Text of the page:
Higher throughput volume EM via integrated array tomography

Abstract number
European Microscopy Congress 2020
Corresponding Email
[email protected]
LST.4 - Volume Scanning Electron Microscopy in life sciences
Ryan Lane (1), Anouk Wolters (2), Ben Giepmans (2), Jacob Hoogenboom (1)
1. TU Delft
2. UMC Groningen

Array tomography, correlative light electron microscopy, fluorescence microscopy, integrated microscopy, throughput, volume electron microscopy

Abstract text

Fuelled by the rapidly expanding field of connectomics, volume electron microscopy (EM) has experienced an explosive growth in the past decade [1]. Due to the inherently slow pace of electron-probe-based scanning techniques, however, it can take years to acquire the vast datasets necessary to trace neurons throughout the brain. Recent approaches to enhancing throughput of volume EM have primarily fallen into one of two camps. Multi-beam approaches image an entire volume by using multiple beams in parallel (either within a single instrument [2], [3] or across multiple instruments [4]). Multi-scale approaches reduce the total imaging volume by first identifying regions of interest (ROI) from either the same [5] or a different [6], [7] imaging modality (so-called multi-modal approaches) at lower magnification. Though they are capable of realizing tremendous gains in throughput, the cost and technical challenges associated with multi-beam instrumentation can be prohibitively expensive. Multi-modal approaches, on the other hand, often present their own challenges with respect to ROI tracking and correlation across modalities. Here we present a multi-modal technique for volume EM that circumvents these challenges by integrating a fluorescence microscope into the chamber of a conventional SEM.

Fluorescence microscopy (FM) is an imaging technique widely sought out in cell biology for its use in finding rare events or localizing particular hormones or organelles of interest. When combined with the ultrastructural information provided by EM, functional information can be correlated with composition, offering profound insight to many biological questions. Hence, by using FM as a guide within the integrated microscope, it is possible to seamlessly identify, navigate to, and image regions of interest with high resolution EM. We demonstrate this process of integrated array tomography on 80nm rat pancreas tissue and show its viability for high precision, volume CLEM.

Figure 1 overviews the image acquisition pipeline for integrated array tomography. The process begins by first acquiring a correlative FM and low magnification EM image pair (Figure 1A). A grid of correlative FM, EM image pairs is then acquired across the section with a slight overlap between FM image tiles such that the fluorescence signal of the entire section is fully captured (Figure 1B). To prevent bleaching of the fluorescence due to electron beam irradiation, the FM image tile is always acquired first and the field of view of the low magnification EM image tile is constrained to fit within the non-overlap region of each FM image tile. Immediately following the acquisition of each correlative image pair, an automated registration procedure is executed to maintain sub 10 nm registration accuracy across the entire section [8]. The grid of FM image tiles can then be surveyed to quickly and reliably identify regions of interest based on fluorescence expression for subsequent EM imaging (Figure 1C). Once the biological feature of interest has been imaged with high resolution EM, the pipeline is then repeated on the next serial section and so on until all the sections have been imaged.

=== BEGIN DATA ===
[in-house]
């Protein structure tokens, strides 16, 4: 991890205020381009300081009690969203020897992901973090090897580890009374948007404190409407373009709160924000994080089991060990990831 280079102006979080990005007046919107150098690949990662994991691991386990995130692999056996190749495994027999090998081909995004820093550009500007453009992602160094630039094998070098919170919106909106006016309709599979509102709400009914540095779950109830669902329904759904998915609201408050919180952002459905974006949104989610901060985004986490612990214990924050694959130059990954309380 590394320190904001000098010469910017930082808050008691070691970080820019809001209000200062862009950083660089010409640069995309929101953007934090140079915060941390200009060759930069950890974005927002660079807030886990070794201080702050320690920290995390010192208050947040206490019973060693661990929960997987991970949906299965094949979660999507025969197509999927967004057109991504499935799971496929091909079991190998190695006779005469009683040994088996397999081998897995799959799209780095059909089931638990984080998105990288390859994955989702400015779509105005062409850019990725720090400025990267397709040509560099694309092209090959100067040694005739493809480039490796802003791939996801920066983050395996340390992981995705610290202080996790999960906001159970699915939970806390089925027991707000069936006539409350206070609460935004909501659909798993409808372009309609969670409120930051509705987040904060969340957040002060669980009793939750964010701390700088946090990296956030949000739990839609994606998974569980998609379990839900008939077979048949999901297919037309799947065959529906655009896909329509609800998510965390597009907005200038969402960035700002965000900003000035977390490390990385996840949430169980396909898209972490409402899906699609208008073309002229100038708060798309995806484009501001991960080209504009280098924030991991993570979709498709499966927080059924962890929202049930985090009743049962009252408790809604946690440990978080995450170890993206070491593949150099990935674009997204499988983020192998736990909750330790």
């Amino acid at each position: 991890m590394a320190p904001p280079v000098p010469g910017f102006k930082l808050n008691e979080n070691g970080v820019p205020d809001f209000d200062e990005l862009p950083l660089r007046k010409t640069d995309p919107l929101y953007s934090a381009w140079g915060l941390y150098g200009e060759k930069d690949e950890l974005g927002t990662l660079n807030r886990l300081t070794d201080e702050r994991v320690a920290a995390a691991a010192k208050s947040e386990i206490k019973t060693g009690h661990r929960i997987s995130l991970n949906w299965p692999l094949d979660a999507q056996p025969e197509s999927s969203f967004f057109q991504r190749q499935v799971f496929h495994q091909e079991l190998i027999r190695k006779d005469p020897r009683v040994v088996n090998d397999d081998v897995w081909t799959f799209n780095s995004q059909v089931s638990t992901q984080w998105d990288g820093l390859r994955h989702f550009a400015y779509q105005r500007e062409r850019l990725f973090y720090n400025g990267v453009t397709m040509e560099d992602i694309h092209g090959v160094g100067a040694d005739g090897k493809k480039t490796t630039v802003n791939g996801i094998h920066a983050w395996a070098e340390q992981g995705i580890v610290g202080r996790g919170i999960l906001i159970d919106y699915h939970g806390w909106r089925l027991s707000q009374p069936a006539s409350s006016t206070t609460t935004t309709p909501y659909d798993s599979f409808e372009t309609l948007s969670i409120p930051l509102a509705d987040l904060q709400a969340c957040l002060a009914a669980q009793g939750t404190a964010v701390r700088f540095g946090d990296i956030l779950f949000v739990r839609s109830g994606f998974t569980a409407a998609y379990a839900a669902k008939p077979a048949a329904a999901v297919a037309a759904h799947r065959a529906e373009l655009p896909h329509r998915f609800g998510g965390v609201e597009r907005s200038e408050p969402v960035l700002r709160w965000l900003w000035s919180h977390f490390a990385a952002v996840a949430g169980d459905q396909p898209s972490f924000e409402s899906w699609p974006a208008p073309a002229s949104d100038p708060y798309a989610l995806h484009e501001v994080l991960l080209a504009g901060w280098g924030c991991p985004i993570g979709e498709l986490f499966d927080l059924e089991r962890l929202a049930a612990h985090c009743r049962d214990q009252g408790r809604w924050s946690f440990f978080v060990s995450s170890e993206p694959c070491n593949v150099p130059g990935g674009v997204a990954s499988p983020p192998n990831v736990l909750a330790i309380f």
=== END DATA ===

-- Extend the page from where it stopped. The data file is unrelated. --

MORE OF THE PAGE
Figure 1. Illustration of imaging pipeline for integrated array tomography. First a single (A) then grid (B) of low magnification, correlative FM-EM image pairs is acquired across the section. Regions of interest are then identified based on fluorescence expression for follow-up high magnification EM imaging (C).

Figure 2 shows the results of the integrated array tomography workflow applied to a single section of rat pancreas tissue labelled for insulin with Alexa 594 (orange) and a Hoechst counterstain (blue). The approximately 1 mm2 tissue section is fully imaged with the fluorescence microscope, revealing the insulin-producing islet of Langerhans in stark contrast (Figure 2A). The approximately 300 um diameter islet (~10% area of the full section) is then fully captured with high magnification (5 nm/px) EM. The high magnification EM images are stitched together [9] and registered to the low magnification EM tiles. The high magnification EM tiles can then be correlated to the FM images via the registration metadata collected from the automated alignment procedure run immediately following the CLEM acquisition. 

Figure 2. Full section, correlative FM-EM images of 80 nm rat pancreas tissue following integrated array tomography. (A) FM images. (B) Composite EM image. (C) Correlative overlay. Scale bars: 100 μm (A & B); 10 μm (C); 2μm (C inset).

By limiting the inherently slower, high resolution EM imaging to only those regions revealed by fluorescence expression, we are able to realize considerable gains in throughput. While ROI-based volume reductions are dependent on both the biological specimen and question at hand, the 10% reduction in imaging volume demonstrated here accounts for a directly proportional reduction in time. Additional gains in throughput are realized by virtue of using an integrated microscope. A shared translation stage and software facilitate navigation, while the need for intermediate sample preparation is removed—greatly reducing overhead costs. Further advances in automation, such as machine-learning-assisted ROI detection, have the potential to bring about even greater speed ups, paving the way for high throughput, volume CLEM.


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